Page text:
And so to Šibenik, more of which in a separate blog, as the city itself, and the boutique hotel we found, are deserving of their own write-up. This blog is all about an amazing restaurant we found, deep in the heart of the old city – Restoran No 4. It doesn’t appear to have a website and its Insta account hasn’t been used on a regular basis. Unsurprising, as the waiter told us that they don’t really advertise themselves, as they don’t really need to. It’s situated off one of the many higgeldy-piggedly white marble paved streets up in the old town. A carved wooden sign, stating “Restoran No 4 Fish & Steak” points up a narrow alleyway, with the menu underneath. We were sold on the menu immediately, for me especially the white fish fillet dish with leeks, courgettes and carrots, and decided that we’d book an outdoor table for the evening.

The little alleyway was set up for evening dinners – a row of tables for two, with candles in wallholders already in evidence. A result even before we sat down. What we didn’t notice however, was the internal courtyard beyond, where we were lucky enough to secure a table. When we arrived for our 8pm table, the restaurant was full – although tables still placed apart to adhere to Covid regulations – so we were delighted to have a reservation in this courtyard.

I say courtyard, but in reality this space would have been a communal area, for the people who lived in apartments up and around the square, and businesses who operated from it. On one side, an artist lived and had his studio here, right up until he died. It hasn’t been taken over and so has a feeling of faded grandeur and elegance. The old bakery, long since closed, is still in evidence, with the faded ghost sign above the door. On one side of the square, sits a beautiful church, the ancient facade being a backdrop to the restaurant. To the side of the church, an ancient Venetian style stone staircase leads up to an apartment. And, unlike the other buildings, these apartments are still lived in, evidenced by people coming and going, between the tables, returning home or leaving for an evening out. Amazing.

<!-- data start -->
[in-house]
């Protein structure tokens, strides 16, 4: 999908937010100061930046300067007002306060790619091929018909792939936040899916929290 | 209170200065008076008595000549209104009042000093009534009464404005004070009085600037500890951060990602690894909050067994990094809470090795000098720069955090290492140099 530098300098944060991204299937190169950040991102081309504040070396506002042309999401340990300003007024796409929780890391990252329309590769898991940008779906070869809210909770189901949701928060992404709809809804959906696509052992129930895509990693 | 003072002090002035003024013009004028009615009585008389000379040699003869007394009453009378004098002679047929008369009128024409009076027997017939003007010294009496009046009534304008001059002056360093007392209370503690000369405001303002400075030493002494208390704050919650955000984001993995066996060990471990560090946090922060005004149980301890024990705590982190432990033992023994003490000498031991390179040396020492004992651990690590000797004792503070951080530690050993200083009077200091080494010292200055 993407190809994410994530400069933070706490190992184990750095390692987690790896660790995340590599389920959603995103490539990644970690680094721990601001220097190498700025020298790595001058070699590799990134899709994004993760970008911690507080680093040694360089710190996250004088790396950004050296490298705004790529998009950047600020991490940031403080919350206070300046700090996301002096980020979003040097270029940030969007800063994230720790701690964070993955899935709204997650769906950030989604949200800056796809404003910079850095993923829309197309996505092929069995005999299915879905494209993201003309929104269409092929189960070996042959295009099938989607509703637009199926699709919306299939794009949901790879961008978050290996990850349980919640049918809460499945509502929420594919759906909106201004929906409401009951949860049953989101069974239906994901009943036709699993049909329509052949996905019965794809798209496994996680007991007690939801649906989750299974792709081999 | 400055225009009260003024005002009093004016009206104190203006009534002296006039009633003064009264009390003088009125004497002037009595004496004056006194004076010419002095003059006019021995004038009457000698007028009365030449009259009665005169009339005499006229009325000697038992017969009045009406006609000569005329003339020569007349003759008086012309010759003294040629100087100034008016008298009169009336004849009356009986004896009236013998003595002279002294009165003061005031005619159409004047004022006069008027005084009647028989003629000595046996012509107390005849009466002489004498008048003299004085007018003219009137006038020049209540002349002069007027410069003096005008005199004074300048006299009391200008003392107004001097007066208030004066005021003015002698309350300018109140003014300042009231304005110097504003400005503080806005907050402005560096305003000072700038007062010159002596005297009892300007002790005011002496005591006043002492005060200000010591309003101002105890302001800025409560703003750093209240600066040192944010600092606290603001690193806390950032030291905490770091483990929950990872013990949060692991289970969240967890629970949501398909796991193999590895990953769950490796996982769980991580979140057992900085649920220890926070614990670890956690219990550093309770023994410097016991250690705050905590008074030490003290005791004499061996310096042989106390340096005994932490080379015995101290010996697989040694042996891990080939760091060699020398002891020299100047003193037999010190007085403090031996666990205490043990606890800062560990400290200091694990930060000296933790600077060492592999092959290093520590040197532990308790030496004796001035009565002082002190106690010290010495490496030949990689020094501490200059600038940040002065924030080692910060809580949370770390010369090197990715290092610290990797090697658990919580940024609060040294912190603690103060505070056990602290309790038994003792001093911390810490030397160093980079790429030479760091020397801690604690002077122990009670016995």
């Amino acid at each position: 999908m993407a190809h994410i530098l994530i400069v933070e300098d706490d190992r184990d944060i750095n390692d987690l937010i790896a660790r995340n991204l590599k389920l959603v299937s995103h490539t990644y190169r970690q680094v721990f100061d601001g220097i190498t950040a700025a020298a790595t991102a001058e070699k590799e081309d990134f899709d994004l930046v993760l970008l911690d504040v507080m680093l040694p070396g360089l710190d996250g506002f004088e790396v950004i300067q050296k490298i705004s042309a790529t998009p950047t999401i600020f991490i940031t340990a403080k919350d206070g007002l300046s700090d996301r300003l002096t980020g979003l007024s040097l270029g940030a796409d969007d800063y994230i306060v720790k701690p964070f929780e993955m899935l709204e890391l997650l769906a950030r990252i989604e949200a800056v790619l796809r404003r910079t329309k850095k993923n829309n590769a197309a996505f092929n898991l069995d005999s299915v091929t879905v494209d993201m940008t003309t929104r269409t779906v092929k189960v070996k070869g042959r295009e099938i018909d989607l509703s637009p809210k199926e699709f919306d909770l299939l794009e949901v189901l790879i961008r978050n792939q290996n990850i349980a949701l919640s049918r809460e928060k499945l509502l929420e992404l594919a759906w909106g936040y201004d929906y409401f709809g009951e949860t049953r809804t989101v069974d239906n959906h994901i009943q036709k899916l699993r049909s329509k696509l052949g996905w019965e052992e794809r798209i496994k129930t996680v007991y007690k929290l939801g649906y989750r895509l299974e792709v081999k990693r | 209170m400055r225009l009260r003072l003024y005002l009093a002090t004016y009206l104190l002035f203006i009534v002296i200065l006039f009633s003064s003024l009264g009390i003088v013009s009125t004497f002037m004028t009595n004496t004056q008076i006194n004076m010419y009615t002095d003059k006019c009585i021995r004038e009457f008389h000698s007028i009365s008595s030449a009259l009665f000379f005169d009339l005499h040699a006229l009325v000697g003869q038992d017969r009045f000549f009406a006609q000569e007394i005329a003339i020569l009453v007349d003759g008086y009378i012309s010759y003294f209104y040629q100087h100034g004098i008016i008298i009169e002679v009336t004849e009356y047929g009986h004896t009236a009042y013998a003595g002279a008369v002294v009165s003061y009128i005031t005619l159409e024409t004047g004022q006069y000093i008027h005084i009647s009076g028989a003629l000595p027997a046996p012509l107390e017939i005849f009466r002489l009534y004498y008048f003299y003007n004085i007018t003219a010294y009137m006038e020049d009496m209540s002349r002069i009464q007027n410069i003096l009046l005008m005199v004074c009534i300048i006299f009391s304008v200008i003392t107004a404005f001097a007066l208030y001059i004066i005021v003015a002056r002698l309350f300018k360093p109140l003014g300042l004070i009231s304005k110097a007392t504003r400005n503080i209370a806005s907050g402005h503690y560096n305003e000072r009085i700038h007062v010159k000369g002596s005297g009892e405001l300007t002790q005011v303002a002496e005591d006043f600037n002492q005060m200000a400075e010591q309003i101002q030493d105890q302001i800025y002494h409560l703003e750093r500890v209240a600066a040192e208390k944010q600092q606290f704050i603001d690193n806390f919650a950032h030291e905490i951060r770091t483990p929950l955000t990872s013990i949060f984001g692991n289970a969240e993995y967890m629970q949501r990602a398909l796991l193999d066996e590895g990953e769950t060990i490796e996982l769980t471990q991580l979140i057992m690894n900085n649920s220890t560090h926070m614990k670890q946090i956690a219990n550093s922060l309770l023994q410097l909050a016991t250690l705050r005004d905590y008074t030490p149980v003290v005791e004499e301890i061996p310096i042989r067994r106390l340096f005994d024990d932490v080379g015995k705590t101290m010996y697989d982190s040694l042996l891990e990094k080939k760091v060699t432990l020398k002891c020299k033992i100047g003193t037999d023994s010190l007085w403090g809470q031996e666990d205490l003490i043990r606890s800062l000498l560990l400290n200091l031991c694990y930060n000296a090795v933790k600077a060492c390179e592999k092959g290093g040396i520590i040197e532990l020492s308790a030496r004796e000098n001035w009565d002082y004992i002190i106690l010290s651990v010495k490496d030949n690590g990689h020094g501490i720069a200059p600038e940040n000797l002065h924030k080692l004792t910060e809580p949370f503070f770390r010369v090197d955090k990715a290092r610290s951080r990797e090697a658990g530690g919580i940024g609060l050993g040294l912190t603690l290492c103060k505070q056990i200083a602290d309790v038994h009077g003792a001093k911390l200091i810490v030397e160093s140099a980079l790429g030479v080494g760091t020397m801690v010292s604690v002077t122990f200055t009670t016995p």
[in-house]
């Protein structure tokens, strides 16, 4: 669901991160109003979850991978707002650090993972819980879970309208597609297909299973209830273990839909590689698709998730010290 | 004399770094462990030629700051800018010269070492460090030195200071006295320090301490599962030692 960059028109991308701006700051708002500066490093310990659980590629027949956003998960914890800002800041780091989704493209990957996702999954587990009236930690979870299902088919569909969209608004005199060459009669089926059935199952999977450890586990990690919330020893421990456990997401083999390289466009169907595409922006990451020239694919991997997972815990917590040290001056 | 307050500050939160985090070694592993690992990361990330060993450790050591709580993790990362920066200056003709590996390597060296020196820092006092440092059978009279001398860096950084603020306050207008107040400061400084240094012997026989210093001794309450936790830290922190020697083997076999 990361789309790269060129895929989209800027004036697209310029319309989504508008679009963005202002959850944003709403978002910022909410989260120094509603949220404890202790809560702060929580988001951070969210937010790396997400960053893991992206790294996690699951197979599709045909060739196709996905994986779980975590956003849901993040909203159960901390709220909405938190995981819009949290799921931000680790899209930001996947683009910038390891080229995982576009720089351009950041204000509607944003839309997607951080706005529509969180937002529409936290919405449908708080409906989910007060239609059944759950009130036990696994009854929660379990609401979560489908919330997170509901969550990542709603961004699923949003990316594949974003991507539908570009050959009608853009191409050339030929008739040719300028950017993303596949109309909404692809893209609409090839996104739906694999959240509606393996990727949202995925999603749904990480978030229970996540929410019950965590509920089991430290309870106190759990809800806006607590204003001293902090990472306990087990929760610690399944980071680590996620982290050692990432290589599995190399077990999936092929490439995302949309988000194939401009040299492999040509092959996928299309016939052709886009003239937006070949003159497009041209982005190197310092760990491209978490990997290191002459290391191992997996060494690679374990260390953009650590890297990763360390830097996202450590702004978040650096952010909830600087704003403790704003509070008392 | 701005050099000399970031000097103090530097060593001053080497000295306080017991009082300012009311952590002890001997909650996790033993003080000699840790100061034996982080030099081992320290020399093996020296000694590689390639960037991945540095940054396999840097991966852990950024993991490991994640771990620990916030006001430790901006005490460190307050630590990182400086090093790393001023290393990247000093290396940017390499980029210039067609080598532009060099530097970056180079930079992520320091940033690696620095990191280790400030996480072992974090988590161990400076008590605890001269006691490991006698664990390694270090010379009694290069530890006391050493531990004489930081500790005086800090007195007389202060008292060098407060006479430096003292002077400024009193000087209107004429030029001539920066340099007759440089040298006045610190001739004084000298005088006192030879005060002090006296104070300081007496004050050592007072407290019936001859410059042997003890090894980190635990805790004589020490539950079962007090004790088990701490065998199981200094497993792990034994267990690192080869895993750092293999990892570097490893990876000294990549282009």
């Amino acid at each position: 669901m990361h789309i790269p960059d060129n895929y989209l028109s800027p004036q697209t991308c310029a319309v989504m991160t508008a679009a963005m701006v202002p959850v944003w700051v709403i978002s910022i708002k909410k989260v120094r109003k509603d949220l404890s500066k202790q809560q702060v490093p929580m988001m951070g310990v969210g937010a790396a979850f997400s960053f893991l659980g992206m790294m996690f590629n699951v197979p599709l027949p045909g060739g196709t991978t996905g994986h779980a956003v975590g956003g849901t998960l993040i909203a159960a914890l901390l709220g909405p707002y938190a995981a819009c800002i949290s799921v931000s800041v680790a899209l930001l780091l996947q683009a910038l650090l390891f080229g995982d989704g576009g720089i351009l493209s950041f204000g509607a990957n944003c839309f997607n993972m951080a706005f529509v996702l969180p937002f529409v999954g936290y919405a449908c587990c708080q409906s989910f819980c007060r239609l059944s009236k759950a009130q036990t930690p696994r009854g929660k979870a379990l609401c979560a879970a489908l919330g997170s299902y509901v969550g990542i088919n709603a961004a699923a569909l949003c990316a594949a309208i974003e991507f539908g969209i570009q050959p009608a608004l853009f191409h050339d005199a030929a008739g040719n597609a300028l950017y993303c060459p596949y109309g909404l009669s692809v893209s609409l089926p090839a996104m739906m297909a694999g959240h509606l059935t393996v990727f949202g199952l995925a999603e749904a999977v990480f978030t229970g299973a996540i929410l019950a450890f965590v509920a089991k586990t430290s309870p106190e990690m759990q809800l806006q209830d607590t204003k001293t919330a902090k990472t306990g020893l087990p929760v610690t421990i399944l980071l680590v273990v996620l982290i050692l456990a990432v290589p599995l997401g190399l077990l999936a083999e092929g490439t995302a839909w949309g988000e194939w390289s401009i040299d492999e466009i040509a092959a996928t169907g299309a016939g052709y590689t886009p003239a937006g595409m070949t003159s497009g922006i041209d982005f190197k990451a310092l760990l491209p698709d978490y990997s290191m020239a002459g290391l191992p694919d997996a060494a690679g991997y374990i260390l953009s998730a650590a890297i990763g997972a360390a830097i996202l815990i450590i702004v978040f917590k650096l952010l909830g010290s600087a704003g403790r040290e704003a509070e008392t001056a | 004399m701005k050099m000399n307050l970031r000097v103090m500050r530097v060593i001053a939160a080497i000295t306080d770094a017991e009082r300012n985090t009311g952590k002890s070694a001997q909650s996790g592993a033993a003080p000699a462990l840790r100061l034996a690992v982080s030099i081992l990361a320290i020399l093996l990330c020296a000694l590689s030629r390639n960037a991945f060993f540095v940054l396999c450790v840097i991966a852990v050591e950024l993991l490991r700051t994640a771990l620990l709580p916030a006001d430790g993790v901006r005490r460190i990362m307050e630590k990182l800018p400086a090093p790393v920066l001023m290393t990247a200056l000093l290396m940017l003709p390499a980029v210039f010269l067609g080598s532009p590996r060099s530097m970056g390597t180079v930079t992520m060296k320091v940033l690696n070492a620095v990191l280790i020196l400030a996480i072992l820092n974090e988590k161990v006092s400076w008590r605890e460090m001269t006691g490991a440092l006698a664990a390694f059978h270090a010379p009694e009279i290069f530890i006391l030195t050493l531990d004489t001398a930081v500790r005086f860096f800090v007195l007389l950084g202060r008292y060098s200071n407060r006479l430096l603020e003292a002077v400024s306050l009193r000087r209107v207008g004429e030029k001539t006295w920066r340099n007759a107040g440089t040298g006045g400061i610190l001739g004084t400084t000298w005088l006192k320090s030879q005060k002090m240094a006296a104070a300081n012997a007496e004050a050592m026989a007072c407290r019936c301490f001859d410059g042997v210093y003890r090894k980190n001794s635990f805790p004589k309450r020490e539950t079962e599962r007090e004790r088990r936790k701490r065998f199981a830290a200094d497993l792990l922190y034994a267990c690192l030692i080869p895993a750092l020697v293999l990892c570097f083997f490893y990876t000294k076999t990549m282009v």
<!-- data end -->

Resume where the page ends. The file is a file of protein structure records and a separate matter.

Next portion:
So, the food. Wow. For a really moderately priced restaurant – given its setting and location – the food was outstanding. So good in fact, we decided to eat there again, the following evening. A very unusual thing for us to do. Not realising quite how filling the portions were, we opted for a mixed platter starter on the first visit – Dalmatian proscuitto and cheese, with walnuts, peppers, chilli jam and whipped cheese. And the most delicious sourdough bread. Mains were the fish that I spotted earlier on the menu in the afternoon – a fillet of the most succulent Dorado fish, baked in paper with leeks, carrots, zucchini, tomatoes, olives and white wine, and a chicken breast, filled with cheese and olives, wrapped in proscuitto and served with polenta slabs and pesto. Although these would have been sufficient, with hindsight, we just could not resist the roasted potatoes with rosemary and bacon pieces. Potatoes will never be the same again, thanks to Restoran No 4…

On night two, I opted for the chicken dish and the other choice was Linguine with Tuna. and, those potatoes…

There were only three desserts on the menu – Panna Cotta, Almond Cake and Cheesecake – and on both nights, we were determined to at least share one, having seen all three being delivered to various diners. However, we were so satiated on both nights, that we’ll need to revisit, and maybe leave sufficient room for said desserts. We were also introduced to a new Dalmatian white wine – Debit. Although nowadays considered to be an indigenous white variety from the region of North Dalmatia, it is actually thiught that it originated in Italy, in the vicinity of Bari. In Croatia, it is mostly grown in Dalmatia, where it is one of the predominant white grape varieties, and is considered a perfect accompaniment for white fish and chicken dishes. Another spot on recommendation from our waiter…

This is not a sponsored post and we were not paid, in any way, to write about and recommend Restoran No 4, and we paid in full, both nights, for our food and drink. We just thought that the restaurant was pretty amazing, and if anyone is thinking of visiting Šibenik, you won’t go far wrong if you dine here.